Tips for Chinese Nationals: Who needs to fill the EVUS Application to enter USA?

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The Evus application or Electronic Visa Update System is the newest way for Chinese national to ensure their smooth travel ahead of time on their visit the United States. The Evus application is like an additional layer on top of a regular visa, with no added privileges. They are required for Chinese nationals to travel to the US on any type of visa. Why is it required for Chinese nationals and no one else? And what does it mean that this extra layer of customs enforcement is such a simple, easy process, that if not filled out properly, denies Chinese travelers the right to return despite already having a visa?

Most people believe it was done as a mutually beneficial agreement between China and the US. Both countries wanted to improve business relations, and thus, wanted to allow as much freedom as possible. In doing so, most visas between the two countries are for ten years and multiple re-entries. But in order for both governments to keep at least some tabs on the visa holders over the course of ten years, they developed this simple program to ‘update’ your information. If the visa holders oblige, nothing prevents them from using their visa for up to 10 years. If Evus application is not completed, however, the visa may be valid, but the immigration laws can still forbid them from traveling to the US.

People from Taiwan, Macau and Hong Kong must also register for Evus if they want their B1, B1/2 or B2 visa to be validated and their trips to the US approved. When re-entering the US, Evus requires that an individual alerts EVUS in the online login system of their intent to re-enter 72 hours before boarding a flight.

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While work visas are usually done through the hiring companies and the government directly, tourist and business visas are not dealt with by the Evus application, but similar to those visa applications, place the burden on the applicant. It is required to have a visa, either B1, B1/2 or B2, in order to apply for the Evus application, and this is required for a Chinese national entering the US. While easy to apply for, decisions are sometimes handed out based on the nature of the visit. Furthermore, certain individuals with preexisting visa classes have to do more paperwork than others to obtain the same visa status. These forms specify which class of visa to have them fill out, and if their passport comes from a country on an extenuating application form, its completion is required in order to obtain a visa.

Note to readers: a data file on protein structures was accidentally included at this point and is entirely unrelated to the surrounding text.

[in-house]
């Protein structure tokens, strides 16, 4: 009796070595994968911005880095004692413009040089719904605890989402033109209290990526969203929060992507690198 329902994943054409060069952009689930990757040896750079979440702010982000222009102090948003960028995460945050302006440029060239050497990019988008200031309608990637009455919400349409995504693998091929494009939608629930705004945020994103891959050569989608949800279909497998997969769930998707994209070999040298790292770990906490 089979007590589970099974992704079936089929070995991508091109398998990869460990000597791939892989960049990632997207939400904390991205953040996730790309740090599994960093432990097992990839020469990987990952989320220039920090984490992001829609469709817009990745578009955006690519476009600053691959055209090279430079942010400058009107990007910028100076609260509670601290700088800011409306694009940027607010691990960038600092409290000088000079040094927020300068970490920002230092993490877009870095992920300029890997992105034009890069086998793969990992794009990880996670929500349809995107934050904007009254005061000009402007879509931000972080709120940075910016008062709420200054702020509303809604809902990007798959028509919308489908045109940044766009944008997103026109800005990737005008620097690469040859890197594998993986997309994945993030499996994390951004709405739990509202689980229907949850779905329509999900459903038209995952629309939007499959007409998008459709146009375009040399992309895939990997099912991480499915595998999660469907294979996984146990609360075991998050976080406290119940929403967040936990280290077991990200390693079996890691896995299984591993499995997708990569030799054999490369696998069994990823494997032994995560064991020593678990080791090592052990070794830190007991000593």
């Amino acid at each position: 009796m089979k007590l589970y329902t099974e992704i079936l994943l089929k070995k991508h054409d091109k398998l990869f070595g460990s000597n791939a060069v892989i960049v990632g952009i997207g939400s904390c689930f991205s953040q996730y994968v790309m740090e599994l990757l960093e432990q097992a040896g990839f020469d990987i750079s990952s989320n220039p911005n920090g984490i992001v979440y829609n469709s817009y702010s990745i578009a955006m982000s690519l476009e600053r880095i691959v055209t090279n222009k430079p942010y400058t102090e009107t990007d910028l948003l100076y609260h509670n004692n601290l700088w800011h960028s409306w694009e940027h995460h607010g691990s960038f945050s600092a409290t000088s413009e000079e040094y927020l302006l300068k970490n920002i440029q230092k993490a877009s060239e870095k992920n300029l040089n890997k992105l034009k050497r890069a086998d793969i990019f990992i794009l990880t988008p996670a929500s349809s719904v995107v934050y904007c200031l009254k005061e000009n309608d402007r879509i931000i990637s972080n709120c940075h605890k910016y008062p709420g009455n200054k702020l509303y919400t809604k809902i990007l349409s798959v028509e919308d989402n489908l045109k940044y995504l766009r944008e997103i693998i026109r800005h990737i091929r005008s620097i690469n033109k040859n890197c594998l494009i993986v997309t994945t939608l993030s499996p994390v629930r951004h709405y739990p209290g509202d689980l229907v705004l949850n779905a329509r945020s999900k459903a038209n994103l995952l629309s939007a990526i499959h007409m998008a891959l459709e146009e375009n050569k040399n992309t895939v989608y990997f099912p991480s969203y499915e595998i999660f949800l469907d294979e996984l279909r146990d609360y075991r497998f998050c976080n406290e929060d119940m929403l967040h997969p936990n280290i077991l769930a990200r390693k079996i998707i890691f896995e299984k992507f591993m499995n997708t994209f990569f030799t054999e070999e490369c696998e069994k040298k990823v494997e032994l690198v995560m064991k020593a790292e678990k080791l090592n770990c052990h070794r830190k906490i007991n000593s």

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Needless to say, the United States is a popular tourist destination all around the world, but it is even more popular than average in the largest country in the world, China. With the third largest population, one of the most influential national identities, and one of the largest countries by landmass, there’s no shortage of things to do, only the time it takes to get to the US and to get from place to place once in the US. Visitors come from all over the world, but for China, special considerations are made about their stays in the US. Those policies are badged by the Evus application.

A B-2 Visa is explicitly a tourist visa. Unlike the B1/B2, there’s no gray area here. This application is shorter and less interrogative because the government is not concerned with the business aspect of the applicant’s visit. However, if the applicant tries to circumvent the more daunting business visa application in favor of the tourist visa, they can be caught violating their visa status and sent out of the country. Penalties could also ensue if the tourist visa holder is forced to declare a large sum, one much larger than the amount they declared upon entry. Usually, this cannot be proven to be business-related, but if proven, further punishments have included being barred re-entry into the United States indefinitely. Therefore, when applying with the Evus application, it is advised to be honest about your intentions in coming to the US. There are many different types of reasons for visiting the US that isn’t exactly tourist reasons but falls under that category. For one example, someone entering the Us to undergo a certain Medical Procedure would apply for a B-2 visa. The same goes for someone going to a school in the US. Unlike other visa application processes, the Evus application overrules a request alleged by a B2 visa and restrict certain privileges afforded to other holders of that same B2 visa. Some B2 visas do not allow multiple reentry—meaning, if you leave the US, you have to go through the same process all over again, and usually have to wait until the current visa has expired.  

What’s strange about the Evus application is its outright extra measure enacted on only Chinese nationals. The program was designed as an additional layer of visitor status for any Chinese national on a foreign or business visa. Fortunately, they are extremely easy to acquire for those of them that already have visas. The information requested by Evus is not particularly invasive for an immigration protocol: it wants your Chinese passport, with six months of time between the date of inspection and the expiration date. It also wants a copy of your visa. If it seems redundant, it’s because it is, but as a result, people are able to go a full decade without renewing their visa, a commitment to the value of their travel to the US, whether it’s on a B1, B/2, or B3.

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